Its spring, which means it’s the season for fresh, juicy berries. And that’s good news for your brain.
Researchers report in the journal Annals of Neurology that women who ate berries more frequently over a period of years showed slower decline in brain functions such as memory and attention when they got older than women who ate them less often. The findings don’t confirm that eating berries can prevent dementia associated with aging, or slow down Alzheimer’s, but they suggest that the fruits may play a part in keeping brains healthy.
The protective effect of blueberries and strawberries isn’t an entirely new finding. But previous studies have involved animals and only a small number of people, which left open the possibility that it wasn’t the berries, but something else that might be influencing how quickly the brain lost its executive functions.
In the current analysis, Elizabeth Devore, an instructor in medicine at Brigham and Women’s Hospital, and her colleagues addressed the gap in the research by reviewing the eating habits of a single cohort of 16,000 women participating in the Nurses Health Study. During their 50s and 60s, every four years the women answered questions by phone about what they ate. And in their 70s, they came into the lab for six different cognitive function tests. Devore and her team also had information on the women’s education, income and other socioeconomic factors that can affect cognitive function.
Their findings confirmed that women who ate berries at least once a week were able to slow down their cognitive decline by about 1.5 to 2.5 years. For blueberries, the effect started with about a half cup of berries each week; for strawberries, it took about a cup of the fruit per week. This effect persisted even after the scientists accounted for the fact that berry-eaters might also have other brain-healthy habits or characteristics, such as having more education and engaging in intellectually satisfying pursuits such as learning new languages or maintaining a rich network of social connections. “In the end, we did not see a lot of confounding from these factors,” says Devore.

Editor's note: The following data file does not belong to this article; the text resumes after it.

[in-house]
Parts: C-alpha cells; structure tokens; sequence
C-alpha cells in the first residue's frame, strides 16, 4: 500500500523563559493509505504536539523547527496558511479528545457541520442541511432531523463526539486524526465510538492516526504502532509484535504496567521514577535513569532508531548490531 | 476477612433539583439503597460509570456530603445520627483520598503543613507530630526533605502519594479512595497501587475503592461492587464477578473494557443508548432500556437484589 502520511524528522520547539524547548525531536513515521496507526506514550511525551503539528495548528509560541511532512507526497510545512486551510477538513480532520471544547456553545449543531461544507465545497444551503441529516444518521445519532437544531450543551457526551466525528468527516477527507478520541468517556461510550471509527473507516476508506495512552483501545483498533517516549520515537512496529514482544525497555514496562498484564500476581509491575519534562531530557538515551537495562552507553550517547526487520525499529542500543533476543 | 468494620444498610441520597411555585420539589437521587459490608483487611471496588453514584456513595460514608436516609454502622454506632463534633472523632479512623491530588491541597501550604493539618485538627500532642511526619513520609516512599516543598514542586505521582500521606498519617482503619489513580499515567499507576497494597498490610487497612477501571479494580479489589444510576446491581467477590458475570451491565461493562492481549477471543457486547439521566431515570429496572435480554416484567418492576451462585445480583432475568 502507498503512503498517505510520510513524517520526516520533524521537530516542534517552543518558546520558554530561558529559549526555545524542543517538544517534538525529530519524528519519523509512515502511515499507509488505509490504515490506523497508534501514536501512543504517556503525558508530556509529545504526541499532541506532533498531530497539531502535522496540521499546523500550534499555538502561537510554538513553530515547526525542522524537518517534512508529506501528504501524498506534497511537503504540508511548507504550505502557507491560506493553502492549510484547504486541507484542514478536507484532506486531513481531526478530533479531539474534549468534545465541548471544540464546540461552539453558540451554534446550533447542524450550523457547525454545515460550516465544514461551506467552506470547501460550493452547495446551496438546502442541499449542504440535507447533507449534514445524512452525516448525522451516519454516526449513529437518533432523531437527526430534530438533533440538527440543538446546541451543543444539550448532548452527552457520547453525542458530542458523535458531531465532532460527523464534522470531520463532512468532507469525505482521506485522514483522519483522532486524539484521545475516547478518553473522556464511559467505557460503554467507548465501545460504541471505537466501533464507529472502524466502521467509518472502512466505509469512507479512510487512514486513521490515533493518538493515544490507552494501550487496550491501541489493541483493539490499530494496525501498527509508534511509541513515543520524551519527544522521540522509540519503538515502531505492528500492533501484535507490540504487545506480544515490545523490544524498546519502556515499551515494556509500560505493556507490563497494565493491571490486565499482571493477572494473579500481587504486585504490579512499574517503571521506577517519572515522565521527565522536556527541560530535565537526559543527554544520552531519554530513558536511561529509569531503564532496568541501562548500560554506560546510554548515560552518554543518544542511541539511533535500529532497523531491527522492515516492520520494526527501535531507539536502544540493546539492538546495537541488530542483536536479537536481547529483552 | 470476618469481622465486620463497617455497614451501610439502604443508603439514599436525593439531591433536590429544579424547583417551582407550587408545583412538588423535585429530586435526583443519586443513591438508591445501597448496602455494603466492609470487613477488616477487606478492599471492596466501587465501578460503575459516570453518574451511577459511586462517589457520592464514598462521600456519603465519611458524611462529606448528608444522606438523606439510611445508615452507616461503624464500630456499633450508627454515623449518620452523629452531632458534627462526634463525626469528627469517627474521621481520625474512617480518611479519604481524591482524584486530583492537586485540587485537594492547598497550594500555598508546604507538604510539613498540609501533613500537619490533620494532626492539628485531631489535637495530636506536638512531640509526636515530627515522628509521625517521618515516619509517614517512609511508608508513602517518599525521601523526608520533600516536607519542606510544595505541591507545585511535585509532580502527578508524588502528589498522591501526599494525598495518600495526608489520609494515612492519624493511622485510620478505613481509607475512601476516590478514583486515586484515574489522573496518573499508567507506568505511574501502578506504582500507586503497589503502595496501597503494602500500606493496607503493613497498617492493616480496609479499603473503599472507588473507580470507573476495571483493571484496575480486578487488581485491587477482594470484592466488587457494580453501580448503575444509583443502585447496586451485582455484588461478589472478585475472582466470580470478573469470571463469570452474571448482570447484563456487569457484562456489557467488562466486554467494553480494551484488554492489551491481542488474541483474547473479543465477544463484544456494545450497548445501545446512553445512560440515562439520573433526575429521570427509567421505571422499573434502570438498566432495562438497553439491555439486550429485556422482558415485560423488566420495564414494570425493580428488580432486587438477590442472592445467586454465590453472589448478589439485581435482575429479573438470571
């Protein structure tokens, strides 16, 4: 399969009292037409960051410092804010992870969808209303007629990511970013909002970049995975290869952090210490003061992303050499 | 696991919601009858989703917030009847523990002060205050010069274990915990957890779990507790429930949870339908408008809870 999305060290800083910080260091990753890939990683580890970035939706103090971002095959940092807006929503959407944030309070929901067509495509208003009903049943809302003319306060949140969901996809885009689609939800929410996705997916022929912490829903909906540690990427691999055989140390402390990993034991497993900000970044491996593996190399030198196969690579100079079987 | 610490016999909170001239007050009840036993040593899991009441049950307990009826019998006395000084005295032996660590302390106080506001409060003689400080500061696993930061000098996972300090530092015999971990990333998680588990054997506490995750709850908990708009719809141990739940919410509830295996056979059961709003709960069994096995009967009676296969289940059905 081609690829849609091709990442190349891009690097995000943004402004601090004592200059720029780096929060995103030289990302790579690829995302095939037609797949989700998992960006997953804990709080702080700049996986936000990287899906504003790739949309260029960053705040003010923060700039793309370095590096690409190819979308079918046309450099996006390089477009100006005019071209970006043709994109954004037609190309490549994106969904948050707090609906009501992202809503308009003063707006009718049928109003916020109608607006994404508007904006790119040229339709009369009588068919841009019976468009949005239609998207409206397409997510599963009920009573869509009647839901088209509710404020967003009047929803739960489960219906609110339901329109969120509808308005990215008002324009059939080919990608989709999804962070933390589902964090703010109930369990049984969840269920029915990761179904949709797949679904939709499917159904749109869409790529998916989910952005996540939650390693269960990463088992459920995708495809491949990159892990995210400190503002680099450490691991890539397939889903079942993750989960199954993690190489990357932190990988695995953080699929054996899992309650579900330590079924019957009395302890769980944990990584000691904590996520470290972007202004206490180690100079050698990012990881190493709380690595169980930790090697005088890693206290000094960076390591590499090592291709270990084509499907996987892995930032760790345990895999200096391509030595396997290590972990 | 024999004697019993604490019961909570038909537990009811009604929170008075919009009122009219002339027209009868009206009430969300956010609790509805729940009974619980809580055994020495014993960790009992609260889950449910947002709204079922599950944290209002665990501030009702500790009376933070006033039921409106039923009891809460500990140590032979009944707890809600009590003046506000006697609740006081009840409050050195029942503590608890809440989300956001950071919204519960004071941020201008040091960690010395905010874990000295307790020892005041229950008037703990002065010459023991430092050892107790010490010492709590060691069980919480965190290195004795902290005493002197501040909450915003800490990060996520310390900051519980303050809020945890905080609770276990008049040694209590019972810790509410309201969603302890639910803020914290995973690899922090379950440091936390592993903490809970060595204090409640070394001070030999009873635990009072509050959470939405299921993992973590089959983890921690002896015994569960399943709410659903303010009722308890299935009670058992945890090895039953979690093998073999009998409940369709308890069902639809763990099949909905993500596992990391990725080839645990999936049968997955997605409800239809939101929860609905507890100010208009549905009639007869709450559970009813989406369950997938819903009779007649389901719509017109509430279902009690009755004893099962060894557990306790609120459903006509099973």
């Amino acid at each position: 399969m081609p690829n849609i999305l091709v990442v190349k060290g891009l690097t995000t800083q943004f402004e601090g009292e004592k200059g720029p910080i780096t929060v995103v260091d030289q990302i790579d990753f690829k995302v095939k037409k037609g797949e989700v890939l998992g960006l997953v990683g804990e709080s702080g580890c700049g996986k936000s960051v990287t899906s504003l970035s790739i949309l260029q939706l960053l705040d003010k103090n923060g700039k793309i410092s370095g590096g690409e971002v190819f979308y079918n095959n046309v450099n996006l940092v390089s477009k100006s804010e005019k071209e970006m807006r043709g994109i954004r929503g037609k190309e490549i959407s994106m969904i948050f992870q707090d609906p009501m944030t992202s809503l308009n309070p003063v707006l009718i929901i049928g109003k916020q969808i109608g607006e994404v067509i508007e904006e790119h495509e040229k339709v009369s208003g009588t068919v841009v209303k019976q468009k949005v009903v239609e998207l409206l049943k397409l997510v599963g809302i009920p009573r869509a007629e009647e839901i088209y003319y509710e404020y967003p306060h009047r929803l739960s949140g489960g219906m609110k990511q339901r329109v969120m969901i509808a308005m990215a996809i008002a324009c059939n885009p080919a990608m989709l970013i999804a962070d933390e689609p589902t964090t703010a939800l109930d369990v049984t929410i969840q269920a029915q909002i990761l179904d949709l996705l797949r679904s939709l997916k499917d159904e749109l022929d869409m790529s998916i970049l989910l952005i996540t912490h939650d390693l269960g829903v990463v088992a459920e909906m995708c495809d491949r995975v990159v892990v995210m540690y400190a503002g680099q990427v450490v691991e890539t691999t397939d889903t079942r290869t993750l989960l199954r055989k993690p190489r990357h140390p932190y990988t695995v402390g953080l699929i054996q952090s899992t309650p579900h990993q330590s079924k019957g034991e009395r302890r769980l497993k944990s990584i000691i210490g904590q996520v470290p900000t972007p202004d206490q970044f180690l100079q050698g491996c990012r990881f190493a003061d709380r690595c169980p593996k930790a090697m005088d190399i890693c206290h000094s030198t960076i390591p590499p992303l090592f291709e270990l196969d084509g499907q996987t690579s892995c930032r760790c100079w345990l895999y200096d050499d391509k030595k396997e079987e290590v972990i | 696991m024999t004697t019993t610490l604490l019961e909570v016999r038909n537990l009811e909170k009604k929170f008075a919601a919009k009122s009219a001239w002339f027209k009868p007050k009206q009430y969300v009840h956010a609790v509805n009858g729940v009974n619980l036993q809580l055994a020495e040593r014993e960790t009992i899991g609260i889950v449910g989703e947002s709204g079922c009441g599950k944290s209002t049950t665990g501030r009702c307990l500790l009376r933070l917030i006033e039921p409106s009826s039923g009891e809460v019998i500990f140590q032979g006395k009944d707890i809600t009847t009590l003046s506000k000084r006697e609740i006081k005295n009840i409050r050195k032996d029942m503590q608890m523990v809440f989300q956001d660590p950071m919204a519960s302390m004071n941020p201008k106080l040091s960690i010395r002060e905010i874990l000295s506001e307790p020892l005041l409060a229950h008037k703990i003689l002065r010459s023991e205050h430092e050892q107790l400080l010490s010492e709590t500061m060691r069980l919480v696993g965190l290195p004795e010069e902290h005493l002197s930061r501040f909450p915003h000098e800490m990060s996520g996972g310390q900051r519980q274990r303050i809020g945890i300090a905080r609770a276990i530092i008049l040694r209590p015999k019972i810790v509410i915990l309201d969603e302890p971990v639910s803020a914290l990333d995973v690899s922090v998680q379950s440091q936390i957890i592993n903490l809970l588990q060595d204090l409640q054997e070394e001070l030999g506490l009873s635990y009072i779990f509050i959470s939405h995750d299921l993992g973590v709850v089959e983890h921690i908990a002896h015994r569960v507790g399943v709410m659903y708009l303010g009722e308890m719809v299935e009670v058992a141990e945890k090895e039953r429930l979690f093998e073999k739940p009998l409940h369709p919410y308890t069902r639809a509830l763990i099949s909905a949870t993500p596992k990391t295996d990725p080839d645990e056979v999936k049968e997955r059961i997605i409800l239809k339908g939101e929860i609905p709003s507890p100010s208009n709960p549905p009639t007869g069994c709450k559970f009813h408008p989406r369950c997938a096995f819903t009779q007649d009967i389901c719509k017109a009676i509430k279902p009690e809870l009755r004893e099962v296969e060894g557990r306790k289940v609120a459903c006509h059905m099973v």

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She and her colleagues focused their attention on berries because rodent studies showed that the key compound in berries, a flavonoid called anthocyanidin, could seep through the blood and into brain tissues — specifically concentrating in the hippocampus, which is responsible for learning and memory. As an antioxidant, flavonoids also fight inflammation and oxidation, both processes that affect aging brain cells.
The study is only the first to track berry consumption long term until cognitive decline set in, and the findings will need to be repeated and confirmed. But in the meantime, says Devore, it makes sense to add blueberries and strawberries to your diet, frozen or fresh. “I don’t think there are many downsides to that. The availability of berries and access to this kind of intervention is great as a public health message.” And a tasty one too.